Surprisingly, we had daughters at around the same time, which again, one would imagine to be the ultimate bonding experience of tea parties, playdates, lemonade stands, and family gatherings on a regular basis.  But we had veered even further off into different ways of life and different values. Now sadly, we don’t even talk. I would even call us strangers until there is a family event or holiday that forces us to awkwardly connect and put on a fake face of mutual respect and love. And my heart aches for this best friend that could have been. I still see glimmers of what could have been or moments where I feel like ‘this is what sisterhood feels like’, but it never really takes hold for the long term.

I’m not saying it’s too late, but I wouldn’t even know where to begin to find a friend in my sister. I try to make up for the lost relationship by modeling family love and support in my own home. As a mom of three, I wish for my kids to be lifelong friends, have unconditional love for each other, and a bond that can’t be broken. I want them to be honest and open, so they don’t build walls that can’t be come down. I want them to be each other’s biggest supporters and lean into each other to celebrate each other’s successes and offer support in times of failure.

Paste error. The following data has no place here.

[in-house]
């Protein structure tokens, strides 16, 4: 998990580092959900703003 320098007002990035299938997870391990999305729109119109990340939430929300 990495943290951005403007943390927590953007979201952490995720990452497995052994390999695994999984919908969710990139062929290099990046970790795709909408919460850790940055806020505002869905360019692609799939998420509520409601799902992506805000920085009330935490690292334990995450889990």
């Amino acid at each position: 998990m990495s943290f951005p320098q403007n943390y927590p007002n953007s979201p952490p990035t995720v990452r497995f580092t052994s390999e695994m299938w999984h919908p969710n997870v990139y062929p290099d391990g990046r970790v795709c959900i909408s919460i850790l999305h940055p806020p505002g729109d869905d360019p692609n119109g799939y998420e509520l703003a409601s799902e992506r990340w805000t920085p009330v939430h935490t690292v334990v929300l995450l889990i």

3 Comments

  1. Shane

    It’s so heartbreaking reading your story. You made me realize that I should pay attention more to my sister, so our bond will grow and last long. I’ll pray for you and your sister’s relationship to be better. It’s not too late yk? Maybe she’s also longing for a sister’s love and she’s only waiting for you to reach her.

    Liked by 1 person

  2. Marsanne

    Beautiful language of life’s labored love of family that can be a testing of one self. Love how you have grown through the adversity that created a better you. Creation of better family and contributors though your children that ultimately make the world a better place.

    Equivalent to A master class. Thank you.

    Like